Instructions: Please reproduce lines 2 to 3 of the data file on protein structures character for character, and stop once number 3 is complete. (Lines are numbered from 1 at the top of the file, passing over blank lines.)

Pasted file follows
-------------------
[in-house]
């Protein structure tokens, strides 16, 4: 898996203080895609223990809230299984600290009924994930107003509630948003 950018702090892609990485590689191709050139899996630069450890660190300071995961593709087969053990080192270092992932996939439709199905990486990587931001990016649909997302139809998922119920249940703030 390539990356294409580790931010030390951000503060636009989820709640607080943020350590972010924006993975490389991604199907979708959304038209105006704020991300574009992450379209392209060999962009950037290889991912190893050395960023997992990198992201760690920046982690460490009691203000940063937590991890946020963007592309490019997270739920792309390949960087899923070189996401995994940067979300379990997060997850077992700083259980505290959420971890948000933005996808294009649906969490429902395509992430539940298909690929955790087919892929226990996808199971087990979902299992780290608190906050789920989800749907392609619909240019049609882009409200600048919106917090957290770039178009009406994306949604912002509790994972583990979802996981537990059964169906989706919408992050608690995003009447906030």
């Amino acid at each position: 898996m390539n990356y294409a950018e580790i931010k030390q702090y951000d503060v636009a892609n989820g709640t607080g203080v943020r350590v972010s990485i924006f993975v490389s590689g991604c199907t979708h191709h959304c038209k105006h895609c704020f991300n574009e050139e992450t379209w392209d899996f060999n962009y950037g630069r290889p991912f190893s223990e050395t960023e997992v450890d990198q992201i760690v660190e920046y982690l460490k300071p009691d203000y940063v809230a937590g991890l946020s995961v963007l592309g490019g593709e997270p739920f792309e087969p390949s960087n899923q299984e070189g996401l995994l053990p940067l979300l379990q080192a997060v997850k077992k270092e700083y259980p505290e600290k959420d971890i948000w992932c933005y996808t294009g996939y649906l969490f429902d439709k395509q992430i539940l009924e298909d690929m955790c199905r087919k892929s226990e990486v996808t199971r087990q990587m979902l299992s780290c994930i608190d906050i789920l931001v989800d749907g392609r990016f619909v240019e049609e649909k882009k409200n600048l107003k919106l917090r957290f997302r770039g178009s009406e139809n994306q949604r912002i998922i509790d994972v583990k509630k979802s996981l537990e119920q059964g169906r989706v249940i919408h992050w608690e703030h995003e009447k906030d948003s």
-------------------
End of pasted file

């Protein structure tokens, strides 16, 4: 898996203080895609223990809230299984600290009924994930107003509630948003 950018702090892609990485590689191709050139899996630069450890660190300071995961593709087969053990080192270092992932996939439709199905990486990587931001990016649909997302139809998922119920249940703030 390539990356294409580790931010030390951000503060636009989820709640607080943020350590972010924006993975490389991604199907979708959304038209105006704020991300574009992450379209392209060999962009950037290889991912190893050395960023997992990198992201760690920046982690460490009691203000940063937590991890946020963007592309490019997270739920792309390949960087899923070189996401995994940067979300379990997060997850077992700083259980505290959420971890948000933005996808294009649906969490429902395509992430539940298909690929955790087919892929226990996808199971087990979902299992780290608190906050789920989800749907392609619909240019049609882009409200600048919106917090957290770039178009009406994306949604912002509790994972583990979802996981537990059964169906989706919408992050608690995003009447906030």
């Amino acid at each position: 898996m390539n990356y294409a950018e580790i931010k030390q702090y951000d503060v636009a892609n989820g709640t607080g203080v943020r350590v972010s990485i924006f993975v490389s590689g991604c199907t979708h191709h959304c038209k105006h895609c704020f991300n574009e050139e992450t379209w392209d899996f060999n962009y950037g630069r290889p991912f190893s223990e050395t960023e997992v450890d990198q992201i760690v660190e920046y982690l460490k300071p009691d203000y940063v809230a937590g991890l946020s995961v963007l592309g490019g593709e997270p739920f792309e087969p390949s960087n899923q299984e070189g996401l995994l053990p940067l979300l379990q080192a997060v997850k077992k270092e700083y259980p505290e600290k959420d971890i948000w992932c933005y996808t294009g996939y649906l969490f429902d439709k395509q992430i539940l009924e298909d690929m955790c199905r087919k892929s226990e990486v996808t199971r087990q990587m979902l299992s780290c994930i608190d906050i789920l931001v989800d749907g392609r990016f619909v240019e049609e649909k882009k409200n600048l107003k919106l917090r957290f997302r770039g178009s009406e139809n994306q949604r912002i998922i509790d994972v583990k509630k979802s996981l537990e119920q059964g169906r989706v249940i919408h992050w608690e703030h995003e009447k906030d948003s």